Cezarina seems happy with life in Niger but knows it’s not so easy for others. We’ll come back to that later. For now, I’m curious to find out what brought her here. Her eyes sparkle as she chats, her infectious laughter echoes around the garden walls.
“I moved from Romania to the USA in 1996, aged 20, to marry an American. My Romanian teaching degree was not valid there so I studied at Southern Illinois University and qualified to teach in elementary schools. Later I got divorced and moved to Ohio, where I began teaching. One day, still trying to find myself, I asked God or the Universe to help me. A minute later, by telephone, I was offered a job teaching in Africa. It was totally unreal, like divine intervention, but just what I needed. So I came. It’s been a challenge, but fun!”
You say you have a creative, artistic approach to your teaching at the American International School of Niamey. What do you mean?
“I teach young children and to me that’s a big responsibility, because they’re tomorrow’s adults, right? So, I feel we should empower them as much as possible. When I first arrived, their lessons followed the classic US model, which is OK. But after I noticed they responded very well to creative activities after school, I began to weave those elements into the normal teaching day, using ideas I had developed as a teacher in the US. The response has been amazing.”
What do you add, specifically?
“Creative dance, finger painting and yoga, things like that. I consider yoga both an art and a science. It’s been proven to be very effective with kids. I integrate the physical exercises with poems, songs, dances and poses… whatever works.”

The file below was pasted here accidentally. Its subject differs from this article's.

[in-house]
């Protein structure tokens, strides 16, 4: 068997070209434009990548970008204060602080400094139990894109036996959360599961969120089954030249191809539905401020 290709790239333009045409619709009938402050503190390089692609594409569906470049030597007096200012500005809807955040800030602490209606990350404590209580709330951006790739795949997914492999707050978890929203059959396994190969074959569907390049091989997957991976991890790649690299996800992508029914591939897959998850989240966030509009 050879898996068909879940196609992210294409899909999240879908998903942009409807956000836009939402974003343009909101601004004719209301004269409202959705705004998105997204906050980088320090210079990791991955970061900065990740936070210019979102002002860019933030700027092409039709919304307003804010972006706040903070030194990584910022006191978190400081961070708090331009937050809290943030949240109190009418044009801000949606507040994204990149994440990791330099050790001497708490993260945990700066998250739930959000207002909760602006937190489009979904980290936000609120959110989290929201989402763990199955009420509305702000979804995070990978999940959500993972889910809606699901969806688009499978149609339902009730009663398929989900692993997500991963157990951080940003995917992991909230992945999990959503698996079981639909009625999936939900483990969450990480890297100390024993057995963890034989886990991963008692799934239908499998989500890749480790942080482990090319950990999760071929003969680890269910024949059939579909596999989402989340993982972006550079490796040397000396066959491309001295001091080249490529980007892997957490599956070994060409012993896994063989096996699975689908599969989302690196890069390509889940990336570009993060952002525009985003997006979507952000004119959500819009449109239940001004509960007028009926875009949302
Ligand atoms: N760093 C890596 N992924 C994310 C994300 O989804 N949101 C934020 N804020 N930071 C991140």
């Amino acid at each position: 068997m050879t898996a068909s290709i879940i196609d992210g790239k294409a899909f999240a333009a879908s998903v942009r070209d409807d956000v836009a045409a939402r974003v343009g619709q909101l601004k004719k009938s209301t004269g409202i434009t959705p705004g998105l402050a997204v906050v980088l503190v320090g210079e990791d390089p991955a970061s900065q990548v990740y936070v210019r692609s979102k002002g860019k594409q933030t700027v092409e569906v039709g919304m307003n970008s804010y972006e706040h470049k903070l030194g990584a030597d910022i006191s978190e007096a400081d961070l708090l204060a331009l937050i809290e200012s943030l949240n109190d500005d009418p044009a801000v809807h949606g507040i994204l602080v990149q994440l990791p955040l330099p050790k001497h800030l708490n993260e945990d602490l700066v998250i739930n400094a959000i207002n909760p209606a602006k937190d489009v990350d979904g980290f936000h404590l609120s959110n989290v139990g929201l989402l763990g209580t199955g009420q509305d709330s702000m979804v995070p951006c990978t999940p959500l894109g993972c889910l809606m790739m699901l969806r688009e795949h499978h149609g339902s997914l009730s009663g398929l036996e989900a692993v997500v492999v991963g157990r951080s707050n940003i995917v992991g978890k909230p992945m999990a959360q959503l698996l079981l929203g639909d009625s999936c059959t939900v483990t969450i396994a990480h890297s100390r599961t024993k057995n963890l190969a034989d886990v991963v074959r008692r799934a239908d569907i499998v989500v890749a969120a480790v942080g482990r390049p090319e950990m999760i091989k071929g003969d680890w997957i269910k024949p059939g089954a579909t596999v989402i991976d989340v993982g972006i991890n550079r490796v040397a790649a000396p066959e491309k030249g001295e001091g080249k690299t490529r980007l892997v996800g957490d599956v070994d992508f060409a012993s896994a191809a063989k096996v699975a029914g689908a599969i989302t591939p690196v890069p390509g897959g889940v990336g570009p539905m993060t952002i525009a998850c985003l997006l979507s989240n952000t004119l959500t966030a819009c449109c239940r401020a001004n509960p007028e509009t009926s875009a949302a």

Since AISN charges fees of $10,000 per child per year, parents presumably expect progress. As a teacher, how do you measure success?
“I truly can see and witness the changes in the children as they get a chance to express themselves. It builds their self-confidence, deepens personal relations within the class and at home too. Kids come to me saying: I sang the yoga ‘getting-up’ song this morning to wake my parents and they got up and did yoga with me! And I’m sitting there smiling because it’s just really beautiful to hear that. Little by little we added more elements, such as a website where the kids and their folks can contribute and see photos of our activities. It’s great!”
Judging by the comments of two pupils, Cezarina’s approach is popular.
Vanessa from 1st Grade says: “It’s fun to come to our school because you can learn new things and fun stuff like math, spelling, yoga, arts and crafts, painting, dancing, reading, show and tell, listening to stories, having visitors come over, making new friends, singing, going to the library, gardening!”
Little Khadriana from Kindergarten adds: “I love school because I learn how to read and write. I like our reading cave where Ms. Trone reads books to us. I like when we have Native Amercan names; mine is Dancing Star. I like singing and yoga.”